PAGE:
2). On 10/30/83 the Cincinnati Enquirer printed an Associated Press piece by Allyn Fisher titled, “Newly Discovered Stone Altar Might Be Joshua’s, Scientist Says”  TEL AVIV, Israel: A stone altar 30 centuries old has been unearthed on a West Bank mountain where the Bible says the prophet Joshua built his altar after leading the children of Israel into the promised land. Israeli archaeologist Adam Zartal told the Associated Press on Friday that sheep bones, ashes and a dark substance that may have been blood from ritual sacrifices were found on the 27 foot by 21 foot stone structure near the peak of the 3,100 foot Mount Ebal, a little more than a mile north of Nablus. “We have never before found a structure of an altar from the period of the Old Testament,” said Zartal, whose discovery was reported in the daily Haaretz newspaper and confirmed by Haifa University. What excites archaeologists about the find made October 21 is the possibility that it was constructed by Joshua, who the Bible says blew down the walls of Jericho with a trumpet. Joshua succeeded Moses as leader of the Israelites. Zartal said the location fits the description of Old Testament reference to an altar Joshua built on Mount Ebal. And in the book of Deuteronomy, God instructs his people build an altar of stones with chalk markings after the Israelites crossed into the holy land across the Jordan River. If the altar is proven to be that of Joshua it would lend support to those who argue the literal nature of the Scriptures rather than their allegorical value. “Mount Ebal is known by all accounts of the settlement of the people of Israel in the ancient land and here we have found archaeological remains that are testimony to the holiness of the site.” Said Professor Benjamin Mazar, 77, of Hebrew University. Mazar, who helped Zartal in research on the project financed by the government and Haifa University, is one of Israel’s most respected archaeologists. He said further research is needed to establish the link with Joshua. “There is no doubt that this is a very significant holy site but it still needs further archaeological and biblical research, Mazar told the AP in a telephone interview. Both archaeologists said the site dated from the 12 century B.C., based on ceramic pottery found at the scene and subjected to a carbon dating test.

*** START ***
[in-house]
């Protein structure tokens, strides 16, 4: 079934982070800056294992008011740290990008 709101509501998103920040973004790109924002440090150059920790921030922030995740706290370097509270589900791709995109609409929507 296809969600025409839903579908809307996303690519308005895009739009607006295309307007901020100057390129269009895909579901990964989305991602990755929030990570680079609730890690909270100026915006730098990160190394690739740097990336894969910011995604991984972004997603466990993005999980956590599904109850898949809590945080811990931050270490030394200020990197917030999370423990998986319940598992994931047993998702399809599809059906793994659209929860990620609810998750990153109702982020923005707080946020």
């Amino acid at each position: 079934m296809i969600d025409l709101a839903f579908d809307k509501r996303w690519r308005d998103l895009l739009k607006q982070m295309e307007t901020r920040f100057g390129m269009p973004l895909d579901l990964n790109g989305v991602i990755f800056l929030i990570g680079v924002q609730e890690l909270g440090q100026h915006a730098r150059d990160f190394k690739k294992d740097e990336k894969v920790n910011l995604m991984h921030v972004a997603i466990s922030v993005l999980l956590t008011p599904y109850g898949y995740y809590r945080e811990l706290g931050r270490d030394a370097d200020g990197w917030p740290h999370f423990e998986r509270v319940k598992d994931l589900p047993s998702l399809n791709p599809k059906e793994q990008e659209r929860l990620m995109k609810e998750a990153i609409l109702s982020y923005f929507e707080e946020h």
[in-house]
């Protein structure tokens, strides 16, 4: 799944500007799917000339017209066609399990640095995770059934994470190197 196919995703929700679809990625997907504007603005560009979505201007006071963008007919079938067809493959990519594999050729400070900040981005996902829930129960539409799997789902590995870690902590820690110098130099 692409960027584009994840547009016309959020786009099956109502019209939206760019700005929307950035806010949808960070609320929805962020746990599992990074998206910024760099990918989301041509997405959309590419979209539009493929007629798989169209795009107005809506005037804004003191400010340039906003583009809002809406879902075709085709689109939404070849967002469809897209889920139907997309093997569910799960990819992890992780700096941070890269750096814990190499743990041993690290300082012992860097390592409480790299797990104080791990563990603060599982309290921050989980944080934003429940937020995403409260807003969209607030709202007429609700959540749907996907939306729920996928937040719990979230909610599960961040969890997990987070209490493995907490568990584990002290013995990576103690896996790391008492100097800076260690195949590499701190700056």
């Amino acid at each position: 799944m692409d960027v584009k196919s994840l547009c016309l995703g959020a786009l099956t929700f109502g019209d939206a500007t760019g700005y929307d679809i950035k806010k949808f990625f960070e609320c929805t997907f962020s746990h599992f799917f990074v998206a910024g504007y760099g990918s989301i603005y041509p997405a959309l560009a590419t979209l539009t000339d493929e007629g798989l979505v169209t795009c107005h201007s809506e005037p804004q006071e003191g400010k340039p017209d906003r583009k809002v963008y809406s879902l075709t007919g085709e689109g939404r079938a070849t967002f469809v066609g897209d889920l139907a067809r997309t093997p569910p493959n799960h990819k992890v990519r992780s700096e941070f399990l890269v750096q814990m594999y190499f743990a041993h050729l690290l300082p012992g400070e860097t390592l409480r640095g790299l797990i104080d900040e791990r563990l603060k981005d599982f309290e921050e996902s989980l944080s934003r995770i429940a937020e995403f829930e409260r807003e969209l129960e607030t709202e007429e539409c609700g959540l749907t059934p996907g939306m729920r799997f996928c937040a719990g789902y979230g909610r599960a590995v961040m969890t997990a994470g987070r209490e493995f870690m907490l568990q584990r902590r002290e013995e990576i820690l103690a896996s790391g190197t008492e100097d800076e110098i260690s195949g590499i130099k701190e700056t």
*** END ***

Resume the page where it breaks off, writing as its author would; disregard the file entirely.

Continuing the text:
3). Joshua´s Altar Leads to Deepening National Consciousness

 Israel National News 12/28/2006
by Hillel Fendel
Prof. Adam Zertal, an archaeologist from Tel Aviv University, was the man who discovered and excavated the area and determined that it is the remnants of Joshua's Altar. He appeared recently on Israel National Radio, speaking with hosts Yishai and Malkah Fleisher. "How do you know that this was in fact Joshua's altar?" Yishai asked. "Perhaps it was built by other peoples over the years, for instance." Prof. Zertal, author of " A Nation is Born: The Mt. Eval Altar and the Beginnings of the Nation of Israel," appeared not to know where to start, given the amount of evidence he can provide. He began with the discovery itself: "We discovered this place, all covered with stones, in April 1980. At that time I never dreamt that we were dealing with the altar, because I was taught in Tel Aviv University - the center of anti-Biblical tendencies, where I learned that Biblical theories are untrue, and that Biblical accounts were written later, and the like. I didn't even know of the story of the Joshua's altar. But we surveyed every meter of the site, and in the course of nine years of excavation, we discovered a very old structure with no parallels to anything we had seen before. It was 9 by 7 meters, and 4 meters high, with two stone ramps, and a kind of veranda, known as the sovev, around." The Torah itself, in Deut. 27, 4-8, recounts the command to build the altar on Mt. Ebal (Eval) when the Jewish People would cross the Jordan River into the Holy Land. The command stipulates that the stones should not be hewn by iron, and that sacrifices should be brought there. Joshua 8, 30 states that Joshua fulfilled the command and, in fact, built the altar on Mt. Ebal. This occurred, according to traditional chronology, in the year 2488 to the creation of the world, or 3,252 years before Zertal began his excavation of the site.